Clark usefully separated the tactical phases by the level of B-52 losses, and the changes of tactics to reduce those losses.  Initial losses were unacceptable, but dropped significantly with tactical change in the second phase, and, by the third phase, North Vietnamese essentially had no remaining air defense.
In the campaign, over 20,000 tons of bombs were dropped. All rail transportation, in a 10 mile radius of Hanoi, was disrupted. North Vietnam lost 1/4 of its fuel, 80% of its electrical generating capacity, and saw its external supply volume drop from 160,000 tons per month to 30,000 tons. It signed a peace agreement one month after the start of the operation. 
In the initial phase, the initial strikes were at night, by three waves of a total of 129 B-52s, flying from Thailand and Guam. On the first night, they attacked five targets. Night attack was chosen to minimize the threat from fighters, although surface-to-air missiles (SAM) were, in retrospect, the real threat. The North Vietnamese had a substantial supply of S-75 Dvina Soviet-built missiles (Western designation: SA-2 GUIDELINE) As opposed to the intense SEAD campaign in Desert Storm, there was only limited, by modern standards, attacks by F-111 all-weather attack aircraft, against the North Vietnamese integrated air defense system.
While the B-52s did have EB-66, EA-3, and EA-6B Prowler escorting electronic warfare aircraft, as well as F-105 aircraft armed with early anti-radiation missiles, there was a great dependence on chaff dropped by F-4 Phantom II fighters, as well as the onboard B-52 jamming systems.
As had long been the case, a Soviet intelligence ship was stationed in international waters off Guam, and reported the B-52 takeoffs. Still, it was 5,500 miles from Guam to the target, so the takeoff warnings, at least on the first night, did not tell the North Vietnamese that the target was Hanoi. The worst losses were on the second night, against a defense that understood the tactics that were repeated throughout phase I.
Once in the target areas, NVAF fighters did not attack the B-52s, but assisted the SAM crews by following the bomber formations and reporting course, altitude, and speed. Chaff was not enough to hide the immense radar target of B-52 formations. At best, it degraded North Vietnamese radar. At worst, the chaff marked the approach corridors, 5 miles wide and 100 miles long, which were repeated on the next two nights. The waves of bombers stretched back for 70 miles, with hours between the first and last aircraft.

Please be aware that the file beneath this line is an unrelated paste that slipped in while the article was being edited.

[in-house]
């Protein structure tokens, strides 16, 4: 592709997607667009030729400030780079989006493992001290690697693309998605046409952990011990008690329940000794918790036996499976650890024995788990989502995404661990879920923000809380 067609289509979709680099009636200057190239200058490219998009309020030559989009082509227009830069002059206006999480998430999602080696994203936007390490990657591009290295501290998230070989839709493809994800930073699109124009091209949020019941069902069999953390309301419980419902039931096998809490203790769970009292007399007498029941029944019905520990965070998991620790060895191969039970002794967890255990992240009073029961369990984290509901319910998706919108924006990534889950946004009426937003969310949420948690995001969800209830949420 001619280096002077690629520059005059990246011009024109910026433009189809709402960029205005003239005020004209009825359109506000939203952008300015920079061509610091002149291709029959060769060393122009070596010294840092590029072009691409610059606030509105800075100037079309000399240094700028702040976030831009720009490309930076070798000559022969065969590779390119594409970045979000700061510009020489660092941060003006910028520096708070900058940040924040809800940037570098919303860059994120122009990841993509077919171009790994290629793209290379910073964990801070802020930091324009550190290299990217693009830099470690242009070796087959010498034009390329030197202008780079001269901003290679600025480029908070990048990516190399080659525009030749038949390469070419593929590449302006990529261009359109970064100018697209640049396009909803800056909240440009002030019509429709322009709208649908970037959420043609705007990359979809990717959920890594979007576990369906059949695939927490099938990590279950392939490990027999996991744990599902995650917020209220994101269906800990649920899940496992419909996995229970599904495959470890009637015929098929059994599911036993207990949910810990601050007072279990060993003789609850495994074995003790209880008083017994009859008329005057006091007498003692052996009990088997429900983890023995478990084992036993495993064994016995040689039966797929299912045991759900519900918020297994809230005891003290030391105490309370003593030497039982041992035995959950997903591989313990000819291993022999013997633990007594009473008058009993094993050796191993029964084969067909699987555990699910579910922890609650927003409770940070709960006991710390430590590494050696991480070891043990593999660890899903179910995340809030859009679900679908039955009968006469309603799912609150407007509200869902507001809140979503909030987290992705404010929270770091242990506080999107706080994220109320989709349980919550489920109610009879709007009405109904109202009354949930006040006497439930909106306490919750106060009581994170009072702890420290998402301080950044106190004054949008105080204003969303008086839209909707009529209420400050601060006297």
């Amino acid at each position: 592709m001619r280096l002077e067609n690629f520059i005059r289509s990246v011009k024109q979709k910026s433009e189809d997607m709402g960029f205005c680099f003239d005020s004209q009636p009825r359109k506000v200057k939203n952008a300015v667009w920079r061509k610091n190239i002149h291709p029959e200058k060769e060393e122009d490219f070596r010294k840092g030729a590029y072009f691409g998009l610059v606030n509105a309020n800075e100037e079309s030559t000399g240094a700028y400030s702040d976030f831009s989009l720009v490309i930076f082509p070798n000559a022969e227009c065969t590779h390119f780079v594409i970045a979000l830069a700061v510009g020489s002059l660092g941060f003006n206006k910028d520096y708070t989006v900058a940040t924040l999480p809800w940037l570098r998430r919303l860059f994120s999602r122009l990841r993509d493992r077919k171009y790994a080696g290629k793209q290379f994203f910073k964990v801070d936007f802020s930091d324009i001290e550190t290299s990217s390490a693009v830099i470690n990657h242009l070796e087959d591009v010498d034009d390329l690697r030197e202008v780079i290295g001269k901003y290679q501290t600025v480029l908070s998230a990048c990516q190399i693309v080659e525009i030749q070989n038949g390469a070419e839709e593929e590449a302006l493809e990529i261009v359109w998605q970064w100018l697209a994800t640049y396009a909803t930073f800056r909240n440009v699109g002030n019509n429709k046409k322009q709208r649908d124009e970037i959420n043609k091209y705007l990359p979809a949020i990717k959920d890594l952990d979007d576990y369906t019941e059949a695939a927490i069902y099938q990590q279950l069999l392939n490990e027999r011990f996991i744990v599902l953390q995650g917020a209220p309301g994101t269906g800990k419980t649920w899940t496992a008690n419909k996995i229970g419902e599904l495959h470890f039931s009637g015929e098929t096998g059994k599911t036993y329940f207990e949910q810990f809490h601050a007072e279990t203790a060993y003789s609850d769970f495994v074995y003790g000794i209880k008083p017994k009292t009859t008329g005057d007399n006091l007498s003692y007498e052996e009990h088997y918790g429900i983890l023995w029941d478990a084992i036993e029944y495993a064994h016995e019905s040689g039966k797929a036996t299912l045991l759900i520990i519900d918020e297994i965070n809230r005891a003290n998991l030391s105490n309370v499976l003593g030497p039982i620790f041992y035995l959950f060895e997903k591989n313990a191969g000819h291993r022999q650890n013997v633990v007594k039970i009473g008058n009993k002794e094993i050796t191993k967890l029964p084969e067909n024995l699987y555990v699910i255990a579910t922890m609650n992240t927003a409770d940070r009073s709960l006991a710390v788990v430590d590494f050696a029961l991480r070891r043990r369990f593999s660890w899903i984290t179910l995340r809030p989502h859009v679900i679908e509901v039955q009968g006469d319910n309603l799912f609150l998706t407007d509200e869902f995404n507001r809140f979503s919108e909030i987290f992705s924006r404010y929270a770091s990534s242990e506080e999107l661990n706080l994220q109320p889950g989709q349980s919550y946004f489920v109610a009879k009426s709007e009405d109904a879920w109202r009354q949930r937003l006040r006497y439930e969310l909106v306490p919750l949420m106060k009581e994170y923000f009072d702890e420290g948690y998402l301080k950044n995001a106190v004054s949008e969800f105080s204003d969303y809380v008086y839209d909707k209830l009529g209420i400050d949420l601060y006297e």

Using an unexpected but technically reasonable technique with their S-75 Dvina (Western designation SA-2 GUIDELINE SAMs, the North Vietnamese did not try to use their beam-riding radar to take the missiles all the way to the target. Instead, they fired barrages of missiles into the path of the bombers, relying on the proximity fuzes of the missiles for terminal guidance.  Nevertheless, the technique was not sustainable; an estimated 60 SAMs were fired for each B-52 kill.  U.S. jamming was designed to interfere with the SA-2 command guidance.
The most fundamental change in the second phase, between the 21st and 24th, was to send the B-52s in a single wave, with more support, and against more targets. Within the wave, the bombers flew varying courses. At the Christmas pause, Nixon told the North Vietnamese that there would be no further pauses until they capitulated.
Even though the third phase was even more tactically sophisticated, by the 26th, North Vietnam had exhausted its SAM supply, the facility for assembling more was destroyed, the fighter airbases were unusable, and IADS sensors and control were largely eliminated. North Vietnam indicated a willingness to negotiate.
After a Christmas pause, the third wave both compressed the time over target, reducing exposure and maximizing shock, as well as even more variation in approaches. At one point, 120 bombers, flying different courses, attacked in a 15 minute period. Chaff was used in clouds rather than corridors. Even so, there was very little defense.
By the 29th, not only had defenses been suppressed, virtually all significant targets were gone. 
- Clodfelter, Mark (1989), The Limits of Air Power: The American Bombing of North Vietnam, Simon and Schuster, ISBN 0029059909, p. 184
- Clark, Gregory S. (04 Feb 2002), Linebacker 2: Achieving Strategic Surprise, Naval War College
- Sir Robert Thompson, cited in Clark, pp. 8-9
- Clark, p. 10
- Littrell, Dennis R. (1998), LINEBACKER II: The December 1972 Air Campaign, Army War College, p. 24
- Clark, pp. 9-10
- Littrell, pp. 15-16
- Clark, p. 10
- Littrell, pp. 13-14
- Kopp, Carlo (November, 1986, March/May, 1987), "The Long Range Penetrator", Australian Aviation
- Littrell, pp. 14-15